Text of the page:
Blood wrote: ↑Mon Jan 08, 2018 3:45 pmBut would the Judeans [in Jerusalem] (not Alexandria) have been using the Septuagint? Why? If Christianity's origins are going to be associated with that city, then we would also need good reasons to believe that, for some reason, the Greek text was also considered the primary text even in Jerusalem. And if that was the case, where in the world was the Hebrew text used as the base text in the first century? Qumram? Anywhere?
Blood wrote: ↑Mon Jan 08, 2018 4:18 pmThe point being that if Christianity's origins are to be associated with Jerusalem [Judea], then we would expect to find greater emphasis on Hebrew words and texts, not Greek ones. We cannot assume that because Jews in Alexandria were using the LXX, that Jews in Jerusalem [Judea] were also. The argument would be more consistent if Christianity's origins were instead associated with Alexandria, since we have stronger reasons to believe that the LXX was the main base text there.
Apparently as the Jewish conflict with the Romans grew before the first Roman-Jewish War (66-70 AD/CE), the 'nations' surrounding Judea (then part of the Roman Iudaea province) all sided with the Romans: the House of Shammai proposed that all commerce and communication between Jew and Gentile should be completely prohibited. The House of Hillel disagreed, but when the Sanhedrin convened to discuss the matter, the Zealots sided with the House of Shammaia. How much 'communication between Jew and Gentile' involved the leaders, particularly those in the Sanhedrin, and others involved in theological determinations, may be hard to determine; but it may be relevant to the issue at hand.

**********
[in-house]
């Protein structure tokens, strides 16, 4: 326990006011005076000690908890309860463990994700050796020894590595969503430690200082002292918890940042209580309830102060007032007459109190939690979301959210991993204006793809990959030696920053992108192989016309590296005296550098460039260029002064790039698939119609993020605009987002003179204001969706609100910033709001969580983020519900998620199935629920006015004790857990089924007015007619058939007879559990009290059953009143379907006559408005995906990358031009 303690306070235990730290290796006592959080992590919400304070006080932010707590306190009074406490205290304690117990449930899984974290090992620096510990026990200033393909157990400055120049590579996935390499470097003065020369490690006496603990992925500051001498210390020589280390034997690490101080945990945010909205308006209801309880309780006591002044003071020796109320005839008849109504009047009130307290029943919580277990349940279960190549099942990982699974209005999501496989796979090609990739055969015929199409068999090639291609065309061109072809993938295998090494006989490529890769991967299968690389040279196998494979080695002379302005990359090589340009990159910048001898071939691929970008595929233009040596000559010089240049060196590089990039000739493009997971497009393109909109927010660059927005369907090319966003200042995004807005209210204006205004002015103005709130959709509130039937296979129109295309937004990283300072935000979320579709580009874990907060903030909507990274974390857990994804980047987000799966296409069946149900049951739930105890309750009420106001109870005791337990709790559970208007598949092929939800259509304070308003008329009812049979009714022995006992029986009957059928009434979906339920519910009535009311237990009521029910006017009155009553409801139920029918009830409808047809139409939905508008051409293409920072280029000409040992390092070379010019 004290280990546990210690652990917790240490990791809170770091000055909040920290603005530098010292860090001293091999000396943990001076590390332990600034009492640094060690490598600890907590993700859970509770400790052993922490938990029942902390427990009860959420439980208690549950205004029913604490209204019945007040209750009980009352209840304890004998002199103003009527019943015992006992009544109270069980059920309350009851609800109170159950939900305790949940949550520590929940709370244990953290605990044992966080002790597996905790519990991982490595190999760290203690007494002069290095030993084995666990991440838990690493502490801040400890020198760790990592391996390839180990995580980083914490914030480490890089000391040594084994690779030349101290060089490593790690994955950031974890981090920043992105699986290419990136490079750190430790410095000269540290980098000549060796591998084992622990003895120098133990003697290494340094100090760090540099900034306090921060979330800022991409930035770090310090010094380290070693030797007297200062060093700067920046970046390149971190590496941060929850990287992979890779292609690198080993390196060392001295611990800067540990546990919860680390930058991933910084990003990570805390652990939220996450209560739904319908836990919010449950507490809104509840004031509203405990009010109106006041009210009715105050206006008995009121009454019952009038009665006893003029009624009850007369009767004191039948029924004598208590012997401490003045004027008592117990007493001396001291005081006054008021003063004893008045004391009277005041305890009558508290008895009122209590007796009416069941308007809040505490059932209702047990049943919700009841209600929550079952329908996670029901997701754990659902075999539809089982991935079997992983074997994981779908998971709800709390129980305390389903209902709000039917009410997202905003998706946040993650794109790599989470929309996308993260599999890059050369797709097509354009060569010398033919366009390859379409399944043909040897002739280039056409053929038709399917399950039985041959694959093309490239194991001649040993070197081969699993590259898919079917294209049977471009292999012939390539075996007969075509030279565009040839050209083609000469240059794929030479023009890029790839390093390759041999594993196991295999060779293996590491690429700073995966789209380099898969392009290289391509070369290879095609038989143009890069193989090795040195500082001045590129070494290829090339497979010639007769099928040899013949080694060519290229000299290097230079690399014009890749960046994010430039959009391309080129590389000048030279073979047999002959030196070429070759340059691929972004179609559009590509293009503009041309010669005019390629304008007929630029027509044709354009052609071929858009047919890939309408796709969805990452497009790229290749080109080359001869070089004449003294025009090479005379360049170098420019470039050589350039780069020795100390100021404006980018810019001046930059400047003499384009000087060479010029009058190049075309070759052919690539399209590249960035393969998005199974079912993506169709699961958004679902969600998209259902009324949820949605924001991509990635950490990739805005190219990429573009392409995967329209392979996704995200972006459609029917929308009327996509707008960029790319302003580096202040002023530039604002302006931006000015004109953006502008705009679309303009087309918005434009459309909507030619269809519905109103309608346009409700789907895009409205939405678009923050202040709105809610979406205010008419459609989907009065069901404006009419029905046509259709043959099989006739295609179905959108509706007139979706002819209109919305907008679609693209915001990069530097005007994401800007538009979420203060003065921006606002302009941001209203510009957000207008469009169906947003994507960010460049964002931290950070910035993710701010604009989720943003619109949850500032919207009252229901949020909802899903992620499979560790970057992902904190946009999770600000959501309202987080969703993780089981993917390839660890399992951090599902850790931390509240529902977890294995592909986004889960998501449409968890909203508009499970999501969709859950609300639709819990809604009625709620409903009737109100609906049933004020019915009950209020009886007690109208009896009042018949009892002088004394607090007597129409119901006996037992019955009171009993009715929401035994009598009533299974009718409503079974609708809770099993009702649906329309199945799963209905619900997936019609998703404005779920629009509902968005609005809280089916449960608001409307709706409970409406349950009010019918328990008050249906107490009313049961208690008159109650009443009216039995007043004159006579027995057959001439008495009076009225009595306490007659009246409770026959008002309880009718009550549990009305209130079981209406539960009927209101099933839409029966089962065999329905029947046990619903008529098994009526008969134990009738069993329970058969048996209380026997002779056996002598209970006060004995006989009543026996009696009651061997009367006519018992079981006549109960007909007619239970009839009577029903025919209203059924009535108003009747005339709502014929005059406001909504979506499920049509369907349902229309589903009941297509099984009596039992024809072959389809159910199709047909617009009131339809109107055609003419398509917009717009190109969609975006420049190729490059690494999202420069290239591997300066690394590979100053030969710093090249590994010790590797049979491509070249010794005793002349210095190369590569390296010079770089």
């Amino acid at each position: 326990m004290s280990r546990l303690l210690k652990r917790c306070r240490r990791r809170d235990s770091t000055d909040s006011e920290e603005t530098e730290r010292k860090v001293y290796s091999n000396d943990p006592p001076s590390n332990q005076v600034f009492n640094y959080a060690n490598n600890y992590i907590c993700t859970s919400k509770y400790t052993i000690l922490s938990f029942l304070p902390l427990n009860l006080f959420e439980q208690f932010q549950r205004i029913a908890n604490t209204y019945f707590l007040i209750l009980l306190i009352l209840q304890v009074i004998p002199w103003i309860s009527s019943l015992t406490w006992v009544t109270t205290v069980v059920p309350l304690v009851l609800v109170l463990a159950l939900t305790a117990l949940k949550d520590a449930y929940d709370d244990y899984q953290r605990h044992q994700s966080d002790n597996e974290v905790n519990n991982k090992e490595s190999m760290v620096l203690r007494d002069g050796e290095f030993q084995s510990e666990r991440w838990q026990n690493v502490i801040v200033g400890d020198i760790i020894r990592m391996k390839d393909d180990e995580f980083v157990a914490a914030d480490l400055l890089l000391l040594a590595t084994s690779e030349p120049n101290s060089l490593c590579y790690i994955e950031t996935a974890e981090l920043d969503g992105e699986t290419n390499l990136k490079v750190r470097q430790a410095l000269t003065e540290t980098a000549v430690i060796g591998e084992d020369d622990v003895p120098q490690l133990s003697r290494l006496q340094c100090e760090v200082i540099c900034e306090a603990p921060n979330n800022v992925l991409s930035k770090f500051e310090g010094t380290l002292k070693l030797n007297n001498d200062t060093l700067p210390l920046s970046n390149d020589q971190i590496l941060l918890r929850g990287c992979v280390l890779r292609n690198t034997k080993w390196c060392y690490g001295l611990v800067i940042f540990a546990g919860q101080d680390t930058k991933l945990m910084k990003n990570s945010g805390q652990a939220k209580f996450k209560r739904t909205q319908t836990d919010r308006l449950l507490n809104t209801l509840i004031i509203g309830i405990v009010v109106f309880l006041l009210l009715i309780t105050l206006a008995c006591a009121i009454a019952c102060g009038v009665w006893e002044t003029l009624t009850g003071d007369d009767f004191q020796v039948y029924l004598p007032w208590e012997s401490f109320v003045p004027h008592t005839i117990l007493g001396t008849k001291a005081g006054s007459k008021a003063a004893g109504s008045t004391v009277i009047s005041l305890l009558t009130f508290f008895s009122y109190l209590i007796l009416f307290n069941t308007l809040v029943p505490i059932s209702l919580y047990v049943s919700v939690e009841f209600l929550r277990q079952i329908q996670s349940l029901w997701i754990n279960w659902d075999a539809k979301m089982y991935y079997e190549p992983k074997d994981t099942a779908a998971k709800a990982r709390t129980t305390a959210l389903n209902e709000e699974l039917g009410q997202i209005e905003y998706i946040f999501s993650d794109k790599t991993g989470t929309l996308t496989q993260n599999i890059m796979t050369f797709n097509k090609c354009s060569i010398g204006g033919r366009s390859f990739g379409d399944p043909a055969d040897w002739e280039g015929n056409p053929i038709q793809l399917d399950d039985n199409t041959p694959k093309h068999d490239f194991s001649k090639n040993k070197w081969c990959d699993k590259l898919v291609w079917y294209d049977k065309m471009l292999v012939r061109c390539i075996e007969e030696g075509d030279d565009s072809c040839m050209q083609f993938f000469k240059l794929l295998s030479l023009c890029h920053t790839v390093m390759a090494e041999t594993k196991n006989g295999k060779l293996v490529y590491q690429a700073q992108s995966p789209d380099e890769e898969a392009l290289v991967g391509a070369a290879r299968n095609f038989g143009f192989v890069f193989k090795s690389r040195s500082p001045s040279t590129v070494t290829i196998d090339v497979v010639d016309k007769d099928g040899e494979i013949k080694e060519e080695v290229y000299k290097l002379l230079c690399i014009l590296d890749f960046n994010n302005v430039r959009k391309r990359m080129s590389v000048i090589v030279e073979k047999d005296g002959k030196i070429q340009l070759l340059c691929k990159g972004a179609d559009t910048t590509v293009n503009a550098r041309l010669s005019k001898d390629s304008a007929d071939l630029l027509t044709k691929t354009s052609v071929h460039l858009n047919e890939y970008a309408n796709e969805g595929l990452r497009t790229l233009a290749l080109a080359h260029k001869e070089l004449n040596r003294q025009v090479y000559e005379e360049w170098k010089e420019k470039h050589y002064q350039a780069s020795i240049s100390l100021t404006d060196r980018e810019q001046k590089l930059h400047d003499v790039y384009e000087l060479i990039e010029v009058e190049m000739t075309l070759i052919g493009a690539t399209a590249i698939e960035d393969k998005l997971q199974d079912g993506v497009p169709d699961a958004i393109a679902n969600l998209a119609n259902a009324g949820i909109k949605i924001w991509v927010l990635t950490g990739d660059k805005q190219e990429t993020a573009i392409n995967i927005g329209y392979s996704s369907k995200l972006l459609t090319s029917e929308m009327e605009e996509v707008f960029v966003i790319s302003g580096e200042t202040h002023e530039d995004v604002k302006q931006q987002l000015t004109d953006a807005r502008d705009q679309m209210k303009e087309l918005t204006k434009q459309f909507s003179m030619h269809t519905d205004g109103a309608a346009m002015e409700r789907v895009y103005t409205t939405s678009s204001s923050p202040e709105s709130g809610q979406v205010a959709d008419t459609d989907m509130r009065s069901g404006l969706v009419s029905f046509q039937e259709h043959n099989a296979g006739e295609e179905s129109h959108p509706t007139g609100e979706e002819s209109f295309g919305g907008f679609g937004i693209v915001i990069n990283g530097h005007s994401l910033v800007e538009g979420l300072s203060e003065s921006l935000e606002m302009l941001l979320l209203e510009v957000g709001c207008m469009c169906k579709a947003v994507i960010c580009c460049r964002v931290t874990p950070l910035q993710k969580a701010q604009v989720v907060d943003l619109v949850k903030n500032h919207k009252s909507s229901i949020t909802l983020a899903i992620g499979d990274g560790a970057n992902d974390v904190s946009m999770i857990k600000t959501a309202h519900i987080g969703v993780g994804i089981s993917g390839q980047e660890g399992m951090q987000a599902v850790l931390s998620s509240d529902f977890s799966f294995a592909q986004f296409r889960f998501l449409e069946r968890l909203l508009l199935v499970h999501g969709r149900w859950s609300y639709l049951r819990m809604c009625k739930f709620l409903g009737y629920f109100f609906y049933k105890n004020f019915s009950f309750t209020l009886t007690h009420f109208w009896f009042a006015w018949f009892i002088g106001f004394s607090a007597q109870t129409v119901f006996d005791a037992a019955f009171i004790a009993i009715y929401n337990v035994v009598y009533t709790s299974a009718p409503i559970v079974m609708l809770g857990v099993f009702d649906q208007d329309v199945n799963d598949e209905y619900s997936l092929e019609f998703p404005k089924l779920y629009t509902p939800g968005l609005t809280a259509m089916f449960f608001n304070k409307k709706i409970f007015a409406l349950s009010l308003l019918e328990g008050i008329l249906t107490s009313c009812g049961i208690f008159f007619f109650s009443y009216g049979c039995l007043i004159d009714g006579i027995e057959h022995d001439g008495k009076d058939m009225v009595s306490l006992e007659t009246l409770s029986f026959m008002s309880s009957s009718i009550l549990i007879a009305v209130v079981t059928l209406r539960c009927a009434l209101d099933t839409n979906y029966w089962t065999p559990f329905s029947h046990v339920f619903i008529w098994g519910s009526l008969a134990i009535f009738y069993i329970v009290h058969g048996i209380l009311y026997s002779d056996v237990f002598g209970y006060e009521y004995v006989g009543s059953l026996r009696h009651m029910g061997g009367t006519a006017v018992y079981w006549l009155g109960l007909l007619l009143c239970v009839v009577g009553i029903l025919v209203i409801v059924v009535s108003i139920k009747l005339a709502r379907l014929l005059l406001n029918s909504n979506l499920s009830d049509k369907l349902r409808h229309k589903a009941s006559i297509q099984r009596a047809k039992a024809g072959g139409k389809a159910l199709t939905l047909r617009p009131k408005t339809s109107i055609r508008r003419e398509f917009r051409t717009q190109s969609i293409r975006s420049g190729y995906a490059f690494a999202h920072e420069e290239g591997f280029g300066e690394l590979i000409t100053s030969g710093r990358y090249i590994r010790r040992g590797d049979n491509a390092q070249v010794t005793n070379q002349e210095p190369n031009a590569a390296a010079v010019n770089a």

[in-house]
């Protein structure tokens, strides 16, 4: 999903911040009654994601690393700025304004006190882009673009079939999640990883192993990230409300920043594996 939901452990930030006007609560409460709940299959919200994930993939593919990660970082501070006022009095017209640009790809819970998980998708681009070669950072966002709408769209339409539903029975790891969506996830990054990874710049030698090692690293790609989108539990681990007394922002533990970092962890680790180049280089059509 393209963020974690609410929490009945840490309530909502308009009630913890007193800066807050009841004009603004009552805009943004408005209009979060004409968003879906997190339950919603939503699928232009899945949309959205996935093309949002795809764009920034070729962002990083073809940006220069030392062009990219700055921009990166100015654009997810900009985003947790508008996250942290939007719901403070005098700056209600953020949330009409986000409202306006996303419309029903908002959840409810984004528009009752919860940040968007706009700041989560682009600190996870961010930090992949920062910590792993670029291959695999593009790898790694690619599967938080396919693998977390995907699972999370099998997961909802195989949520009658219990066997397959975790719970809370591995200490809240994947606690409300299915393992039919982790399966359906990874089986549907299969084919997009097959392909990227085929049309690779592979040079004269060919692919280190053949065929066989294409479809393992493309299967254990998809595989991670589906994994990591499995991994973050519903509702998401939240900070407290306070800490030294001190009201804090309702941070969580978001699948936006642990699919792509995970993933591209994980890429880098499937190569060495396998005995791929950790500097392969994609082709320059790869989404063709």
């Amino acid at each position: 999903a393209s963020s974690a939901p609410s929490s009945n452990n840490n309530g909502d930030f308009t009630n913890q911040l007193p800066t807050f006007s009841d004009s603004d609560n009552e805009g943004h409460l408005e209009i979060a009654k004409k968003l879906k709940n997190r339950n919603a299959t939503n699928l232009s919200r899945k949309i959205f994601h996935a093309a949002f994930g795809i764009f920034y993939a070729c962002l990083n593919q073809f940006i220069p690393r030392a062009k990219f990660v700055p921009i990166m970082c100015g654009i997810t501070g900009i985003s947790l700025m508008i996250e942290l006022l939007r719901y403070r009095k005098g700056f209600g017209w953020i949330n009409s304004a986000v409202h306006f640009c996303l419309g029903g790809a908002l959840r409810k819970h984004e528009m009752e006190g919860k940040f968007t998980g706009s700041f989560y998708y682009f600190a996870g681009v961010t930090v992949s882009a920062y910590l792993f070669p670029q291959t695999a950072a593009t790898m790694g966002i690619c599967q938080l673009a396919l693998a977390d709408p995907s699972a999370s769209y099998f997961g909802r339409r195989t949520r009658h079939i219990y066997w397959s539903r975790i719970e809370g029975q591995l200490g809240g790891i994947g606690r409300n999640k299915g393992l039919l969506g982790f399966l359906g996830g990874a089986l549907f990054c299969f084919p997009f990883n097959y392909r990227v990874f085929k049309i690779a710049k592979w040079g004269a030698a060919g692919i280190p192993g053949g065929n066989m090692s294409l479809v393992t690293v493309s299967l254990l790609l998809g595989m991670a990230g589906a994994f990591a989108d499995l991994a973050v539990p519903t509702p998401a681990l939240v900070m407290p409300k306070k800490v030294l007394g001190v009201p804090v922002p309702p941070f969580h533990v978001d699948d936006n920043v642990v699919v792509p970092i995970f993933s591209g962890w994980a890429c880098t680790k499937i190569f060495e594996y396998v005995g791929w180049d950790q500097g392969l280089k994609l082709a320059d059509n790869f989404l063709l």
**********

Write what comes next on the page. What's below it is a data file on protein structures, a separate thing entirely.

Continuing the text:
- Eleazar ben Ananias, the Temple captain and a leader of the militant Zealots, is said to have invited the students of both schools to meet at his house ... many of the House of Hillel were killed, meaning that those present from the House of Shammai were able to force all the remaining individuals to adopt a radically restrictive set of rules known as 'The Eighteen Articles'
After the fall of the 2nd Temple the Sanhedrin is said to have decamped to Yevnah (in Judea; aka Yavneel/Jabnah/Jamnia) (It may have first moved to Usha (a small village in west Galilee) until 116 AD/CE, before moving to Yevnah, but ended up in Usha after the Bar Kokhba revolt).
The Roman-Jewish War had diminished Jews appetites for conflict: under Gamaliel II, the opinions of the House of Hillel won the reconstituted Sanhedrin's support on most issues (eg during 'the Council of Jamnia'*, if it did actually happen).
The Sanhedrin is said to have moved [or returned] to Usha in 135 or 146 AD/CE (or somewhere in between).
- Simeon/Shimon ben Gamliel II was elected president of a restorated 'college' at Usha [after the end of the Bar Kokhba Revolt], in recognition of his personal worth and influence as much as or more than because he was a descendant of the house of Hillel. He was then elected president of the Sanhedrin.
- According to the Jewish Encyclopedia, Shimon ben Gamliel II seems to have been trained in Greek philosophy; this is thought to account for his declaration that the Scriptures be written only in the original text and in Greek (Meg. 9b; i. 8; Yer. Meg. 71c). There were many children in his family (including Judah ha-Nasi b. 135 CE): one-half of whom were instructed in the Torah, and the other half in Greek philosophy (Gittin 58a; Sotah 49b; Bava Kamma 83a;). Perhaps Shimon ben Gamliel II's father - Gamliel II - was also trained in Greek philosophy or language.
* The Council of Jamnia, is a hypothetical late 1st-century council, presumably held in Yavneh (aka Jamnia) in Judea, in which it has been proposed the Jewish authorities decided to exclude believers in Jesus as the Messiah from synagogue attendance, as interpretation of John 9:221 is thought to indicate. The Birkat haMinim benediction (attributed to Shmuel ha-Katan) is supposed to have been written during this council.
- John 9:22 22 -- 'His parents said these things because they feared the Jews, for the Jews had agreed already that if anyone confessed that He was Christ, he would be put out of the synagogue' -- is part of a long involved passage about a blind man Jesus heals, but the Pharisees cast him out when he argued with them = John 9:13-41